A Postclassic Maya Mass Grave From Zacpetén, Guatemala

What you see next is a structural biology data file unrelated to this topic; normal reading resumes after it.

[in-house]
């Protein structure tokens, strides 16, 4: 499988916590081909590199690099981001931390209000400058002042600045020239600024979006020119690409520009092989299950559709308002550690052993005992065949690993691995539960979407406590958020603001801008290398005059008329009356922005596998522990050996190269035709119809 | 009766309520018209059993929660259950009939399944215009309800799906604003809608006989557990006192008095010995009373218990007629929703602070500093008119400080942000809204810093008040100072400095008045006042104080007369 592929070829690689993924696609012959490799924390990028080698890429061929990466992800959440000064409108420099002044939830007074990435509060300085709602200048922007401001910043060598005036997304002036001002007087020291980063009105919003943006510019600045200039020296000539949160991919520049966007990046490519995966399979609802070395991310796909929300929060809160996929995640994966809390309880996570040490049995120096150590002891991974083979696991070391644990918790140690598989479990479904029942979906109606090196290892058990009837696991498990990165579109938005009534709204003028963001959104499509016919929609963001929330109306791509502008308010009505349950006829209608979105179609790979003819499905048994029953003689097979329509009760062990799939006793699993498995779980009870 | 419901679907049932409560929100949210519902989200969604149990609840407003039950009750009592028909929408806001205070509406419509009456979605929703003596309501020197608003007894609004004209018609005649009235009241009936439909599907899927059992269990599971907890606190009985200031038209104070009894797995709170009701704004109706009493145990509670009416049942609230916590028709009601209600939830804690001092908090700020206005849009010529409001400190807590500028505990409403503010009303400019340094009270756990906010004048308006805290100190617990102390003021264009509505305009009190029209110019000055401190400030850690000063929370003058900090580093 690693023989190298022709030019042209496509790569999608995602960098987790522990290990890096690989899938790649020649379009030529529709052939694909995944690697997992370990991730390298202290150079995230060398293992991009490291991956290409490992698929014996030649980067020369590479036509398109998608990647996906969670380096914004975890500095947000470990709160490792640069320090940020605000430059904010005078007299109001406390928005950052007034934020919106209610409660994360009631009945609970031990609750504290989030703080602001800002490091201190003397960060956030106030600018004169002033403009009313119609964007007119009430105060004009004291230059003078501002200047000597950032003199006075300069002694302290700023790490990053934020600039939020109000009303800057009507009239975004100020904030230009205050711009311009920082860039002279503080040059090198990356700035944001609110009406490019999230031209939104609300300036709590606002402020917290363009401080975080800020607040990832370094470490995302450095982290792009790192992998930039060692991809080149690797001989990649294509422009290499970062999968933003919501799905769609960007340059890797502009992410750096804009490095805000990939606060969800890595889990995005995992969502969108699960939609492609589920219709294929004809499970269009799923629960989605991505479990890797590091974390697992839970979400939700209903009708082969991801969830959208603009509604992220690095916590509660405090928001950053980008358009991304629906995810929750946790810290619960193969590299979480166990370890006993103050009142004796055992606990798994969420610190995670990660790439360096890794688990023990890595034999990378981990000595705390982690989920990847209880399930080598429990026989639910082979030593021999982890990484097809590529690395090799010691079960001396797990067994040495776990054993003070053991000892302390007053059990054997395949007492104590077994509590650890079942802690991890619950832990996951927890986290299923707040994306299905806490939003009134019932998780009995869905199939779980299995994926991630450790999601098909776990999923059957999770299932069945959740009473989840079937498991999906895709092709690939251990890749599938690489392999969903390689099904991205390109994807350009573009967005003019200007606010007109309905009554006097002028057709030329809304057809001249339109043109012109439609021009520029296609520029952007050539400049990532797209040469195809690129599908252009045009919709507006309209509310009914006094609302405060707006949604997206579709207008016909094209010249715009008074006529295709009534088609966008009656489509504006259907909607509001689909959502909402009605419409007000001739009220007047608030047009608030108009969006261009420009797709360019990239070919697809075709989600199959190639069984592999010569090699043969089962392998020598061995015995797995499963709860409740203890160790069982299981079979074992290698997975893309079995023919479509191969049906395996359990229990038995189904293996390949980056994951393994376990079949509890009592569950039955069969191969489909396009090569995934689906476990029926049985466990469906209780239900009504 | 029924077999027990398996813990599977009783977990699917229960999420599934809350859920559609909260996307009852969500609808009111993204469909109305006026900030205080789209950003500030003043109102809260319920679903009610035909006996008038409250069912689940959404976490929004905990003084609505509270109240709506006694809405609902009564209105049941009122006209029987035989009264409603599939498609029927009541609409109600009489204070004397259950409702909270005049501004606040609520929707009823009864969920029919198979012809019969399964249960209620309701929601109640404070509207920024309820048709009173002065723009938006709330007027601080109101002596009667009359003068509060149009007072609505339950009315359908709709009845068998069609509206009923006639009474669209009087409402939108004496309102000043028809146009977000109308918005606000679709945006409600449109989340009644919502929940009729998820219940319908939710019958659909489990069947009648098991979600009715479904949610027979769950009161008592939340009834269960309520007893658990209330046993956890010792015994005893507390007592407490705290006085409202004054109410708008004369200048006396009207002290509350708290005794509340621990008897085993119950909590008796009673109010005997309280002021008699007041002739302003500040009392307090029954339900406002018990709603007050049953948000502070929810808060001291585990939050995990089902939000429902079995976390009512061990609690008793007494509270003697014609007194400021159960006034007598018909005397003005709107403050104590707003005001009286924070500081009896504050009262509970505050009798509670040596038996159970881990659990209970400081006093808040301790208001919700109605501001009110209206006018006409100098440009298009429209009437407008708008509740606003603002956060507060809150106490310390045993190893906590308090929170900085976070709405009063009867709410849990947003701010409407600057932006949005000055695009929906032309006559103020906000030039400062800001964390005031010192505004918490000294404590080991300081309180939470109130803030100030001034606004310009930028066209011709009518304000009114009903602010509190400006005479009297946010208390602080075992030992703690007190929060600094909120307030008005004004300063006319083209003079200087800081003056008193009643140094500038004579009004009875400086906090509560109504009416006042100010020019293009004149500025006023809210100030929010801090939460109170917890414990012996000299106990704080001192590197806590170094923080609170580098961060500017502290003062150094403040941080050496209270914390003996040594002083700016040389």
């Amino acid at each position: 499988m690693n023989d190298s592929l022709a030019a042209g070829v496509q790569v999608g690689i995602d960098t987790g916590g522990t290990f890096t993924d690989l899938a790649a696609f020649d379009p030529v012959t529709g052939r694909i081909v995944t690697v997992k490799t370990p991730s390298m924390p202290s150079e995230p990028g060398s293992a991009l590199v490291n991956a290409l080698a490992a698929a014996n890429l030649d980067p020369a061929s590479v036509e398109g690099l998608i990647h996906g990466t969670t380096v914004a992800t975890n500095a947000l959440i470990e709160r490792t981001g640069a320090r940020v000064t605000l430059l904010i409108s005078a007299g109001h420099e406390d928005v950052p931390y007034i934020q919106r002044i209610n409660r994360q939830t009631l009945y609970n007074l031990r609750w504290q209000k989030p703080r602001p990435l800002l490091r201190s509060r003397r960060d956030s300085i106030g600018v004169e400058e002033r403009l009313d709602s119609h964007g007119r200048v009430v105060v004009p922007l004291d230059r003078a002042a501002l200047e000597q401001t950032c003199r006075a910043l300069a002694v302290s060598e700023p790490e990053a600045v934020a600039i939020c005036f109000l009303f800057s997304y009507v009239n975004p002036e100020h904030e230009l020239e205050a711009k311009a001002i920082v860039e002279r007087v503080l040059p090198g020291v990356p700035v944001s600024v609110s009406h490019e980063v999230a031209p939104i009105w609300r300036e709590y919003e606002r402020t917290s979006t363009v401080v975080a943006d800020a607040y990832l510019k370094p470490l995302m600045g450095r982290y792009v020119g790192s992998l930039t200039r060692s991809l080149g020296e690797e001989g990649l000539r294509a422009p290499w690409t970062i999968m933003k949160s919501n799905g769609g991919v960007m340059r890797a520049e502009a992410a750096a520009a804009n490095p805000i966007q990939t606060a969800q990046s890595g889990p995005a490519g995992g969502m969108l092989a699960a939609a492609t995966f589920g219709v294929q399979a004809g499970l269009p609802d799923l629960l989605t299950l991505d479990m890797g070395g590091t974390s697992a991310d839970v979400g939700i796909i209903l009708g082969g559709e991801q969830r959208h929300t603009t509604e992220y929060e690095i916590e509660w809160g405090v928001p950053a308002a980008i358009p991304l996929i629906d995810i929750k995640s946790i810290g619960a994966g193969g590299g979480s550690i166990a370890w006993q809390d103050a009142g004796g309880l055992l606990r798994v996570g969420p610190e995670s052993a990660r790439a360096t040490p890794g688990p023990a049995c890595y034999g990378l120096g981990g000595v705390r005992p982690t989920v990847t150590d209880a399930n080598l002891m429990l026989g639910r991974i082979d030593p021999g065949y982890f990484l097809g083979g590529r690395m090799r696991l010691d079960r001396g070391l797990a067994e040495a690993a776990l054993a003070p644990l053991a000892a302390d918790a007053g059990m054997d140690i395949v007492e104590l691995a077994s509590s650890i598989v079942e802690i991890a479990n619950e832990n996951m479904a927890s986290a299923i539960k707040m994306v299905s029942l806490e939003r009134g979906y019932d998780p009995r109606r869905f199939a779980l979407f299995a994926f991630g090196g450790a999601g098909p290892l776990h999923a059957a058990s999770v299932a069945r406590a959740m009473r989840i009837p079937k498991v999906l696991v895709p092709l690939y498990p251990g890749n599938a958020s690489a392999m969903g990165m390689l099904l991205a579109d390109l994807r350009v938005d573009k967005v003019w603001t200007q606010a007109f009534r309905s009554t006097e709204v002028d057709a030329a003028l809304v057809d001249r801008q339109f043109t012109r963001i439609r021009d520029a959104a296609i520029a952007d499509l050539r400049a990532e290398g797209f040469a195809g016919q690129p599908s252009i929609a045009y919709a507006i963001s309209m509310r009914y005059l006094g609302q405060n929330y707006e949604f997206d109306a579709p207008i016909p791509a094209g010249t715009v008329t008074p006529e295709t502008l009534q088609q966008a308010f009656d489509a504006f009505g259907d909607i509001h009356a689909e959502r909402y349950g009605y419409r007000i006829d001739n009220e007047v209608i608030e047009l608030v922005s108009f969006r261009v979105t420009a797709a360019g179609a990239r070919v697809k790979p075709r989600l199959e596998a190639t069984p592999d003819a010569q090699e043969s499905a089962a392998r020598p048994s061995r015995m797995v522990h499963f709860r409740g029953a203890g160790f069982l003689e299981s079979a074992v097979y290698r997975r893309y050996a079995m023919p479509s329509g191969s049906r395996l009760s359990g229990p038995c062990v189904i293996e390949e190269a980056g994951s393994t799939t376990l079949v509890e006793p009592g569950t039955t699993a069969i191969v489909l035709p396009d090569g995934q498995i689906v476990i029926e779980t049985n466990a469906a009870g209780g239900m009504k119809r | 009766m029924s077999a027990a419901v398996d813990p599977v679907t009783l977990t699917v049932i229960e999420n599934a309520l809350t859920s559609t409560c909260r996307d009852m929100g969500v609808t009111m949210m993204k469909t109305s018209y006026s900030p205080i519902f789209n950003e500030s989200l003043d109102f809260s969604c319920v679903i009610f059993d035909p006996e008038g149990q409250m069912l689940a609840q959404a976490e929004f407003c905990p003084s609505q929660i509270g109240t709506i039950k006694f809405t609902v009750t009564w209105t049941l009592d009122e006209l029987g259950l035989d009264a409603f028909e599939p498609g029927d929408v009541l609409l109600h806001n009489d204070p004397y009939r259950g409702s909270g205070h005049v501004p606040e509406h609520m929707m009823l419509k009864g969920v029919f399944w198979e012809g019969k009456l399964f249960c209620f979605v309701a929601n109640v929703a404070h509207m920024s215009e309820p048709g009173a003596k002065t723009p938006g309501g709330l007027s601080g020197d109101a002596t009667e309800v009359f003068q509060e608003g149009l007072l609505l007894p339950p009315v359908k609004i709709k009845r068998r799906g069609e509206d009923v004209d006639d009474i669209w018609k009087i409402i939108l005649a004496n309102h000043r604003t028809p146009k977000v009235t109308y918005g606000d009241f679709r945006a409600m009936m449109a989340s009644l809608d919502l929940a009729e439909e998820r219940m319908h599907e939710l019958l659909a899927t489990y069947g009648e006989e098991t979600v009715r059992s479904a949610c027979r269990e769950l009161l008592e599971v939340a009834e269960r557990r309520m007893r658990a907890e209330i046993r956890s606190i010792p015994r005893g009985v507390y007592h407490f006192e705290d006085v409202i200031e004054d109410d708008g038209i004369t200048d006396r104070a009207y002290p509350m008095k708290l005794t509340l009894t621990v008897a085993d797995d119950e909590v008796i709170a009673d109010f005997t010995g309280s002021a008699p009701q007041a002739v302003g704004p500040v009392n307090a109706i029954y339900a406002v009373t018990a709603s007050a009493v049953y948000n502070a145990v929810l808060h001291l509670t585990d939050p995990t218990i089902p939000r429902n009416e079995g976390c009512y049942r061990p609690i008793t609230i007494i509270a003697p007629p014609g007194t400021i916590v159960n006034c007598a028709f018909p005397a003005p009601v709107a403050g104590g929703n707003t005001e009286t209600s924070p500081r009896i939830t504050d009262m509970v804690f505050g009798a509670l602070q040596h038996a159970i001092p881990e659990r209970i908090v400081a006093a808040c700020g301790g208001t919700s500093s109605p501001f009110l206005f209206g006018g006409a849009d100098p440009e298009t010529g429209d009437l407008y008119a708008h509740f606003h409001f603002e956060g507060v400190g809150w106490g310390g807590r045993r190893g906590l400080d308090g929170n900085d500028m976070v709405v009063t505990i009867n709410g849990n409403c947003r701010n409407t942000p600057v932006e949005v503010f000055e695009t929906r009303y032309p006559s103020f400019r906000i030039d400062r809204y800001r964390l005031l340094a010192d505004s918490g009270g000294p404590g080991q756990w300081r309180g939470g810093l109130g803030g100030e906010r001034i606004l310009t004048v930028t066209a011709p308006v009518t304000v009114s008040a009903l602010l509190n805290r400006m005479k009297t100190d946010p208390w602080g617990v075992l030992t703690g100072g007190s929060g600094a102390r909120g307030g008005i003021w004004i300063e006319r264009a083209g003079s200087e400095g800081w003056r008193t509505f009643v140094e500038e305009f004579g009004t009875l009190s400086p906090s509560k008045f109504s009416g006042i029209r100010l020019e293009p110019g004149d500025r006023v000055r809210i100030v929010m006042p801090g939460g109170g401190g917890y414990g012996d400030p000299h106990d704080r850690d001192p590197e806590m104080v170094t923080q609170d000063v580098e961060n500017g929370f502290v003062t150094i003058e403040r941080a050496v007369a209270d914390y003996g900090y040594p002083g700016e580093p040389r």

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Here we present a bioarchaeological analysis of a Postclassic (ca. A.D. 950-1524) Maya mass grave from the site of Zacpetén in northern Guatemala. Osteological and spatial analyses (including a Ripley's K function) found evidence of cutting, drilling, and grinding of long bones and teeth as well as the intentional removal and manipulation of skeletal elements based on the left or right sides of the body. The remains were enveloped in layers of cut blocks and fist-sized chunks of white limestone and were placed in a depression on the western side of the ceremonial core of the site. The western orientation of the depression was explicitly associated with the underworld in contrast with the temple on the eastern side of the ceremonial core. The grave was the product of exhumation and violation of enemies' bodies, sacrifice, or the burial of war dead (or some combination thereof) and was created when the Kowoj group emerged as a political force in the Petén lakes region. It served to symbolically rupture the past inhabitants' links to the site and to create an enduring symbol of their defeat.